Goldmann, Freund and Conford. The opinion of the court was delivered by Conford, J.A.D.
On July 23, 1953 plaintiff was a passenger in a Nash automobile being driven by the defendant, Lee, in a northwesterly direction toward Mays Landing on a county highway referred to as the Somers Point-Mays Landing road. The car collided almost head-on with a Mercury station wagon proceeding in the opposite direction, driven by the defendant John W. Breish on the business of the defendant P. J. Breish. Both cars were demolished and their occupants injured. Only plaintiff's personal injuries, which were very extensive, are here material.
Plaintiff brought this action to recover damages for his injuries against Lee and the Breishes. Lee cross-claimed against the Breishes for personal injuries and damages to his car and the Breishes cross-claimed against Lee for the damage to the Breish car. Lee's insurance carrier, under circumstances later recounted, had previously made a settlement payment to John W. Breish on his claim for personal injuries. There was a jury verdict of $35,000 in favor of plaintiff against the Breishes and for no cause of action on plaintiff's claim against Lee; in favor of Lee on his cross-claim against
the Breishes for $1,500; and for no cause of action on the Breish cross-claim against Lee. After trial the court reduced the plaintiff's verdict by $12,500 for reasons to be related. The several grounds of appeal argued will be stated and discussed seriatim.
Appellants complain of the striking on motion of one of the separate defenses in their amended answer to the Lee cross-claim, viz. , "defendant John W. Breish * * * has received payment for personal injuries sustained by him. Payment of the same has been made on behalf of the defendant Harry P. Lee, Jr." Their position is that they are entitled to raise an estoppel against Lee on the basis of the compromise and settlement of Breish's personal injury claim, under the holding in Kelleher v. Lozzi , 7 N.J. 17 (1951), if the settlement "was authorized by the insured," Lee. The motion to strike was supported by an affidavit of the supervisor of claims of Lee's insurance carrier to the effect that the settlement with Breish was effected by his own direction and without any consultation with, permission from, or advices to Lee; and that by the terms of the policy no consultation with the assured was required for such a step. There was also an affidavit by Lee to the effect that he knew nothing about the settlement until after it had been accomplished. There were no answering affidavits on behalf of the respondents to the motion. There being no genuine issue of disputed fact on the motion, its resolution involved only a question of law. R.R. 4:58-3. See Judson v. Peoples Bank & Trust Co. , 17 N.J. 67, 75 (1954).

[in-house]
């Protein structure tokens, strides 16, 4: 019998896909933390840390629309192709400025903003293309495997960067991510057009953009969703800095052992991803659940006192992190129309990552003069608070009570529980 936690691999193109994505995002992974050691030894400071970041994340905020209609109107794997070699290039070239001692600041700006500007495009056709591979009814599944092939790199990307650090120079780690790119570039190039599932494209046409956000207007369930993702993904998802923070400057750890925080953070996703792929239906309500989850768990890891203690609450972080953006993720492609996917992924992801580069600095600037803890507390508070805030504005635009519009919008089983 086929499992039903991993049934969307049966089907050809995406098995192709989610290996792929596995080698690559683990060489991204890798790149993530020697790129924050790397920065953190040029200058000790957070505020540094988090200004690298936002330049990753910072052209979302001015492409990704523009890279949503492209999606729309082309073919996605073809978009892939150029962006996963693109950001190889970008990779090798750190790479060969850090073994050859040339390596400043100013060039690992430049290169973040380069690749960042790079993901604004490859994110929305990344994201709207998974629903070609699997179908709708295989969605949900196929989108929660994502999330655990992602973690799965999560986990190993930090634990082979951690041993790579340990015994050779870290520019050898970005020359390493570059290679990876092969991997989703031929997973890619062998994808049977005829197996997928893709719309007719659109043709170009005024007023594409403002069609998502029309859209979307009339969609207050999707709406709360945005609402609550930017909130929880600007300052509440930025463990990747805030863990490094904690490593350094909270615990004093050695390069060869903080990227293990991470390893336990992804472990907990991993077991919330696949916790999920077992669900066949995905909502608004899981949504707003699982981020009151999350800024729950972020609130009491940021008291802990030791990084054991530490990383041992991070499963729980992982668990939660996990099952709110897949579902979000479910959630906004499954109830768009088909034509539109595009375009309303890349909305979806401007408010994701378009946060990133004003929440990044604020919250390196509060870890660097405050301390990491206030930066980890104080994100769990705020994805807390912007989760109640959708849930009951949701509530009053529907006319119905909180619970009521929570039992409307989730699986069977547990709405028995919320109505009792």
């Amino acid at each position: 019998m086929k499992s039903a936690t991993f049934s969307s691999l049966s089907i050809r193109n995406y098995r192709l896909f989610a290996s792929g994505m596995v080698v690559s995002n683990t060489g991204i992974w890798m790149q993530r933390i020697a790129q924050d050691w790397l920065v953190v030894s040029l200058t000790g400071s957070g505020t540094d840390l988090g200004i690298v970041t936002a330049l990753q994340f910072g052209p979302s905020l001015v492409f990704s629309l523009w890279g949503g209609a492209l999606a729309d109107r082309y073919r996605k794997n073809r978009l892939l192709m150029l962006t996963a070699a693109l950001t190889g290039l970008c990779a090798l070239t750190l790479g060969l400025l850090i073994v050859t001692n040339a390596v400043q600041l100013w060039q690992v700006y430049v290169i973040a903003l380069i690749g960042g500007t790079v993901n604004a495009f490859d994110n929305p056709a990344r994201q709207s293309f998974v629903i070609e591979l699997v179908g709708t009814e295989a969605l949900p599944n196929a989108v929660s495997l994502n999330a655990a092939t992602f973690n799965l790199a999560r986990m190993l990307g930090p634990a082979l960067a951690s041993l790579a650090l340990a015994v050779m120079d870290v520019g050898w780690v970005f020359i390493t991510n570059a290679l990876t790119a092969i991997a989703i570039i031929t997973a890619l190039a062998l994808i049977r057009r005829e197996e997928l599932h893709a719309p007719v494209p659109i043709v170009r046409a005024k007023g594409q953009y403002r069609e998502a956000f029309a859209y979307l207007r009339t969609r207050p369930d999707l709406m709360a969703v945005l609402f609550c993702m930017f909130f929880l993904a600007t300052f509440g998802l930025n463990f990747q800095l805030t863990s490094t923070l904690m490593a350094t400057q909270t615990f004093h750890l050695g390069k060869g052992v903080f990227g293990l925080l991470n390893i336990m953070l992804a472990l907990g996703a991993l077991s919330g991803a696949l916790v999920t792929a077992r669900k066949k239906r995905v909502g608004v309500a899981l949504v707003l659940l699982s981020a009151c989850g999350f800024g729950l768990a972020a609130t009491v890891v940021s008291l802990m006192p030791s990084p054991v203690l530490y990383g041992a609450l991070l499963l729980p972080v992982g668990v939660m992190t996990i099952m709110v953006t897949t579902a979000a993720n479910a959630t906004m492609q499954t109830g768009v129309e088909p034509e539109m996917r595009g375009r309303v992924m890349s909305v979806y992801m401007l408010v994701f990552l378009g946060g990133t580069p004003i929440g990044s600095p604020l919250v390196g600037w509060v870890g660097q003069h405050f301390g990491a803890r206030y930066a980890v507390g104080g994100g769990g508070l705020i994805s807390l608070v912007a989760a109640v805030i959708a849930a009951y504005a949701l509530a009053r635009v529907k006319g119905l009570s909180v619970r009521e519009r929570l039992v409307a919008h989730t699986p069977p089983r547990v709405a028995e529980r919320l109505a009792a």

The action of the trial court was unexceptionable. Kelleher v. Lozzi, supra , does not apply. There the plaintiff was held estopped from maintaining an action for personal injuries and damages to her car against a defendant where, in a prior action against her by the then defendant arising out of the same automobile accident, her attorney had by her authority settled the claim, obtained a release on her behalf and procured a discontinuance of the action against her.
(7 N.J. , at page 28). The present situation is distinguished by the undisputed facts that the settlement of the Breish personal injury claim against Lee was without his knowledge and by neither his agent nor his authority, but solely under right flowing from the insurance contract. Isaacson v. Boswell , 18 N.J. Super. 95 (App. Div. 1952).
Breish contends there was no evidence of negligence on his part sufficient to have warranted submission of the issue of his liability to the jury. The question was raised by motion to dismiss at the trial (as to plaintiff's claim) and on subsequent motion for a new trial. We have subjected the lengthy record of the testimony to close scrutiny and conclude therefrom that there was a jury issue with respect both to appellants' liability to plaintiff and as against Lee. We do not deem it necessary to recount the testimonial details at length. Suffice it to say there was ample basis in the proofs upon which the jury could have concluded that the Breish car approached Lee's automobile on the wrong side of the narrow road head-on as a result of taking a curve at excessive speed and that a sudden turn by Lee to his left, induced either by an effort to avoid the other vehicle or by sharp braking of the car, had the unfortunate consequence of a collision when Breish concurrently veered back to his own ...